Mafikizolo's hit song rocks

2003-01-05 12:00

Johannesburg - Kwaito group Mafikizolo have certainly arrived and have erupted into fireworks of creativity during this festive season with their latest album Sibongile.

The hit song Ndihamba nawe has had all and sundry rocking and cracking during Christmas and the new year and, if reactions so far are anything to go by, it will be played for many more months to come.

The album - which has sold more than 170 000 copies and reached triple platinum in three weeks - is a guarantee that this youthful kwaito outfit has branded the Mafikizolo trademark on the music playground.

Mafikizolo, which means "New Arrivals", has not only arrived after seven years of bitter struggle to make it big in the music industry, they are now a hallmark and the most established group of 2002.

The song Ndihamba nawe is a Xhosa expression used by a young girl who is in love with a young boy.

In the song she announces that she is going home with him.

The group is made up by Theo Kgosinkwe, Nonhlanhla Mafu and Tebogo Madingoane.

"Ndihamba nawe is a song for everyone who loves music. We have fused music from the 1960s with kwaito music. The intention is to bring South Africans to dance together, irrespective of age," says Kgosinkwe, the group's songwriter.

The group's rapper, Madingoane, adds that the song is a proudly South African, traditional wedding song.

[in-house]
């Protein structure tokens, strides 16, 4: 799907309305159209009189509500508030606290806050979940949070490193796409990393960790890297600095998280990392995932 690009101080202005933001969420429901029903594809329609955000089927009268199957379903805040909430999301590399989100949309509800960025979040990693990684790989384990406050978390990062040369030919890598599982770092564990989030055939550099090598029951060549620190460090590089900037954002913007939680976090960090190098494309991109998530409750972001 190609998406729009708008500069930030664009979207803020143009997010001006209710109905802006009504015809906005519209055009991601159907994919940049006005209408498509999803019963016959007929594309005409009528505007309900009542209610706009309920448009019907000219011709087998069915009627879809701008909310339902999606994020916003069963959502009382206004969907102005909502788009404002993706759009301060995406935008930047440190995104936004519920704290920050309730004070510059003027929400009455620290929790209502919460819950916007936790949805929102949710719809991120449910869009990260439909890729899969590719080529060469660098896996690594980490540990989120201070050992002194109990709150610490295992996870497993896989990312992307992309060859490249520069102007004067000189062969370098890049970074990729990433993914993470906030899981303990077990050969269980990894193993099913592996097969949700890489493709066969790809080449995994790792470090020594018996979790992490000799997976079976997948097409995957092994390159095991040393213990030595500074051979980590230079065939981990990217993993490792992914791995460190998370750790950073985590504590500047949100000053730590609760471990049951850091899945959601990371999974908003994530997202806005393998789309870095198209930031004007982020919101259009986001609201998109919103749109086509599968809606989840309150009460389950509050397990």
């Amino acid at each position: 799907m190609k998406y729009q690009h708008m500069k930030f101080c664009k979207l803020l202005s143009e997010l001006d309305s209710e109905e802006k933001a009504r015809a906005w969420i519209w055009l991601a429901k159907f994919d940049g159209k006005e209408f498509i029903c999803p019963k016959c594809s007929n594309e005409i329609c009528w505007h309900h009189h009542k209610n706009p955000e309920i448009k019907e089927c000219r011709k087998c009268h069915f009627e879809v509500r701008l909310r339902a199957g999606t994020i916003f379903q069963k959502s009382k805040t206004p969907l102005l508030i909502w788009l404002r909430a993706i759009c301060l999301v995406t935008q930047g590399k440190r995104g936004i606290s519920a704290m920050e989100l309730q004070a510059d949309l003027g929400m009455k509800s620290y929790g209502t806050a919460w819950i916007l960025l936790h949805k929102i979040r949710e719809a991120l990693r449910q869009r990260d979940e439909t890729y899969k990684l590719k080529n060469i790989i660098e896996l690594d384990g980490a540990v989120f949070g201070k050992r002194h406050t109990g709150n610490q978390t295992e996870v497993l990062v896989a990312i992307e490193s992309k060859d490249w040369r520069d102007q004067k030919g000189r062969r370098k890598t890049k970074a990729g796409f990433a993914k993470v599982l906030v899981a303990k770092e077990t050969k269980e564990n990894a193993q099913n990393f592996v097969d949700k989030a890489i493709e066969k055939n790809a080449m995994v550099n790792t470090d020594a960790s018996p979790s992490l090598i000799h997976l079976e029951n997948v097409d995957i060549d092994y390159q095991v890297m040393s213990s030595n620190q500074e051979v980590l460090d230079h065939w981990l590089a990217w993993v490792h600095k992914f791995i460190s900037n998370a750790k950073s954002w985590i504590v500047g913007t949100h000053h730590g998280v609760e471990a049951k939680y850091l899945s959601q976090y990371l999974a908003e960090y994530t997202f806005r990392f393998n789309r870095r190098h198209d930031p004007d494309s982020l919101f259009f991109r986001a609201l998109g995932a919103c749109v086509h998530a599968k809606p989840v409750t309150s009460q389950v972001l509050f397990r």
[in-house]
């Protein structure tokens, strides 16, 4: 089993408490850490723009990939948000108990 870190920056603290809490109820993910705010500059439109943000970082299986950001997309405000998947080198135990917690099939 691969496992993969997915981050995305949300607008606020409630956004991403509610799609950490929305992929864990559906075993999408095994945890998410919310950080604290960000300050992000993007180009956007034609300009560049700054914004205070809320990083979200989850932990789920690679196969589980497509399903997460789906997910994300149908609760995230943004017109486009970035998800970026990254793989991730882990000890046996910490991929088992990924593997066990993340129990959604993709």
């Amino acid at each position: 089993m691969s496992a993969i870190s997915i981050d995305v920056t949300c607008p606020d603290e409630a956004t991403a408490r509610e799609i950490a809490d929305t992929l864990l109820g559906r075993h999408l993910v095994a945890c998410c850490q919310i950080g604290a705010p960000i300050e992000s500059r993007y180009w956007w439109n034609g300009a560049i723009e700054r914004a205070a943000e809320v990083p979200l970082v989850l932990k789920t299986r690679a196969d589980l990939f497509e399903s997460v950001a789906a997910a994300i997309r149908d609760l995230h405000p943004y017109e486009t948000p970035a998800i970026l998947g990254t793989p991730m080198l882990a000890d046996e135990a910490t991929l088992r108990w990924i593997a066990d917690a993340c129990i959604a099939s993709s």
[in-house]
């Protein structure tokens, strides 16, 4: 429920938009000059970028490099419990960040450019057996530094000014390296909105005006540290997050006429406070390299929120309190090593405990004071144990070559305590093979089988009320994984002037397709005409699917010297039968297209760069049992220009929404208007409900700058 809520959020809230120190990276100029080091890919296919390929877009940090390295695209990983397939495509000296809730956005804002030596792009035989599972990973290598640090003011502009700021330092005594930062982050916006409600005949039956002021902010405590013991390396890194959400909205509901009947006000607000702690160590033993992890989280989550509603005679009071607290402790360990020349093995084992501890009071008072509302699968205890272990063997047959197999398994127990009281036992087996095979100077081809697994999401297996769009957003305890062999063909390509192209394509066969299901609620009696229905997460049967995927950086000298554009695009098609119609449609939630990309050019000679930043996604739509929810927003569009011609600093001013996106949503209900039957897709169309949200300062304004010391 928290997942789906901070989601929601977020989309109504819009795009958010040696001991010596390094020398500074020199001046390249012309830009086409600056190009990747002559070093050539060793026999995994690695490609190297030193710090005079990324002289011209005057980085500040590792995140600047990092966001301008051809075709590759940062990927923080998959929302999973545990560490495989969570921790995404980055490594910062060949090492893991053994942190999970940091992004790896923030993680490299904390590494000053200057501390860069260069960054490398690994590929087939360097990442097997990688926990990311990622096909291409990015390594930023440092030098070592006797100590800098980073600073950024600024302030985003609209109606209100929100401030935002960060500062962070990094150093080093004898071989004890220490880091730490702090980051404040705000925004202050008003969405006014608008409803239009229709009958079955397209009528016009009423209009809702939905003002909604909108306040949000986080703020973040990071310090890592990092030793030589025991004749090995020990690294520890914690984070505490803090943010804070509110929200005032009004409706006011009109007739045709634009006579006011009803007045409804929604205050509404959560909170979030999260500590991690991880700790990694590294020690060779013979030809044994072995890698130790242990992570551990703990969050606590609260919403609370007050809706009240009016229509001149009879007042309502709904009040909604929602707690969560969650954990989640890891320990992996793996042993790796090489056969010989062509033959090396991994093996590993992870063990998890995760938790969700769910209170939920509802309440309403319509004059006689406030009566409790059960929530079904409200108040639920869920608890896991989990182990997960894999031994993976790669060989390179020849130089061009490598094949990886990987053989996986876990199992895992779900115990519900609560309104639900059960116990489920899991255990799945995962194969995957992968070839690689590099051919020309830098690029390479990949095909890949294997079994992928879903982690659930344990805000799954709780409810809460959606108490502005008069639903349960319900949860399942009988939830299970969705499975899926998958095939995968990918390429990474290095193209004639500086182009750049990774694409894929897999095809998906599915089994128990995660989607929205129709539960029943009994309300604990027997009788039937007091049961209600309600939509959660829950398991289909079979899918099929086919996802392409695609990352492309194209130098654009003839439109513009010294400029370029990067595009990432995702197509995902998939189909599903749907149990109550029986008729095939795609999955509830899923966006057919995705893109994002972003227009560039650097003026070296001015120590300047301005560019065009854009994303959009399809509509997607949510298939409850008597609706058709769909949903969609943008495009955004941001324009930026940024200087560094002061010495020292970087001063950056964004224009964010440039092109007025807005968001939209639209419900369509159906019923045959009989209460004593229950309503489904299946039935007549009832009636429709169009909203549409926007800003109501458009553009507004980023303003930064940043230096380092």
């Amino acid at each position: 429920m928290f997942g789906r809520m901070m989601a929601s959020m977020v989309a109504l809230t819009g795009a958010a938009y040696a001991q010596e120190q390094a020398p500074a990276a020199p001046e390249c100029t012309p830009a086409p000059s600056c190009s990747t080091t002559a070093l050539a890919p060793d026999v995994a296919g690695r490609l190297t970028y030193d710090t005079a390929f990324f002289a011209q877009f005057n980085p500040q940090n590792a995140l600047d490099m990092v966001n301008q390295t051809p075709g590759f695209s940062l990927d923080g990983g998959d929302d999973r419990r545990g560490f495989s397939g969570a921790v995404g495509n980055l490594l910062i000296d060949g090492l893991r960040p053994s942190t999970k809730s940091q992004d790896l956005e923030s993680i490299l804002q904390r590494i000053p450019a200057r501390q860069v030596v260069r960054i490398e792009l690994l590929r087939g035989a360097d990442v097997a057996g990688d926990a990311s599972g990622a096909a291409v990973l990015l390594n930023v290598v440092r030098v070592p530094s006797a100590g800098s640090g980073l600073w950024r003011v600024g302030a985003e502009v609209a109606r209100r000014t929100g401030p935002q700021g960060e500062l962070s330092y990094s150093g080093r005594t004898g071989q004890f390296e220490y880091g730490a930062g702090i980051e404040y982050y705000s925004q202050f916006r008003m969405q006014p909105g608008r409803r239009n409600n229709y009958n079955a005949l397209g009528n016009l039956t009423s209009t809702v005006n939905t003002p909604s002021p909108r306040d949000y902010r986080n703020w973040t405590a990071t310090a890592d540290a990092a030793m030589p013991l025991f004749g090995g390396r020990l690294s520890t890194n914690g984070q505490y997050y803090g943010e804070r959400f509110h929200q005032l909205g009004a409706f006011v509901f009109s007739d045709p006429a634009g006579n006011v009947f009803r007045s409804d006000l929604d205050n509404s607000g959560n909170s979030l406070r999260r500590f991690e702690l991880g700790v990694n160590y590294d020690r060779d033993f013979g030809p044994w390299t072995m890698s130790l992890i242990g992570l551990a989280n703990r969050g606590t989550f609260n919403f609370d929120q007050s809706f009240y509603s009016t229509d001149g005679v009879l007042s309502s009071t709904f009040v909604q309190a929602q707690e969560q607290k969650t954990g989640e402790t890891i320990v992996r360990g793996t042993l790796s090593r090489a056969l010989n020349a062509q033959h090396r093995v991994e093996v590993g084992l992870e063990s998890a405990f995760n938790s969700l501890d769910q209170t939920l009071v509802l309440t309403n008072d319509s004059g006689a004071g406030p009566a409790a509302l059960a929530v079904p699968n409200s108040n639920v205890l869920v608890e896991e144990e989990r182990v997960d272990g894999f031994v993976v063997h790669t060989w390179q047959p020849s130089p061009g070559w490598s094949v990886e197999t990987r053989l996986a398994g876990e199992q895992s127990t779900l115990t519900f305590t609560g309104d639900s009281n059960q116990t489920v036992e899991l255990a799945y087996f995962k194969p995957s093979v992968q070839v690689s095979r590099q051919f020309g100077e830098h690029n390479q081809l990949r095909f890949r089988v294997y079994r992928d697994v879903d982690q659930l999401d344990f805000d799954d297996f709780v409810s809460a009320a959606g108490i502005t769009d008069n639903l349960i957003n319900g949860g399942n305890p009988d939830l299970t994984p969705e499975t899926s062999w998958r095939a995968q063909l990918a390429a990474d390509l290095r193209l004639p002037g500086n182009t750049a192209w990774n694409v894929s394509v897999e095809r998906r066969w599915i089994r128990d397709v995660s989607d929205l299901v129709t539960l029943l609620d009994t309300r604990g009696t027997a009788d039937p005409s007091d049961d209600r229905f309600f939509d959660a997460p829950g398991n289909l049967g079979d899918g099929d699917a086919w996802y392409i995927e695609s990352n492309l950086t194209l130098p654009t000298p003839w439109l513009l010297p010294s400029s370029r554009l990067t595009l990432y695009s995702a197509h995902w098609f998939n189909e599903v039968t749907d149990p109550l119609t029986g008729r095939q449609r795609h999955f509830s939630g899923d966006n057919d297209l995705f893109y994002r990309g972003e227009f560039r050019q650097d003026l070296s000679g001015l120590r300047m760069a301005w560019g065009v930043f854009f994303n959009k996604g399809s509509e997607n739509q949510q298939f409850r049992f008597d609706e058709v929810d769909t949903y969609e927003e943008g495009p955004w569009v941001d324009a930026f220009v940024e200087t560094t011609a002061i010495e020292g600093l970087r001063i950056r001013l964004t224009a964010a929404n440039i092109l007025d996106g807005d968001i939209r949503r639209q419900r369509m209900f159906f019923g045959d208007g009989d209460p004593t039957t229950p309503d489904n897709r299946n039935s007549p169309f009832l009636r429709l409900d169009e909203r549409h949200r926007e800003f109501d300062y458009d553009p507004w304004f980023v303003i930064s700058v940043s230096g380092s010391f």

Mafu, the lead singer, says the Ndihamba nawe dance routine of carelessly waving hands in the air was pivotal in popularising the song.

The group members agree that respect for one another is the reason they have excelled this festive season.

However, the journey to stardom has not always been easy for the acclaimed new kidz on the block.

The group is being accused of using the legendary Sophie Mgcina's work without her permission.

Mgcina claims the group has not given her proper credit for the melody.

"We never stole anything from Mama Mgcina because the lyrics of the song were written by me.

"The only element that was used from her song is the sample of the trumpet.

"The song is under copyright control, which is evidence enough that credit is given to the respective parties," adds Kgosinkwe.

"Kalawa Sony Music is currently investigating who is responsible for the trumpet melody that we have used in our song Ndihamba nawe.

"Should evidence surface that we have wrongfully stolen Mama Mgcina's lyrics, credit will be duly given to her ."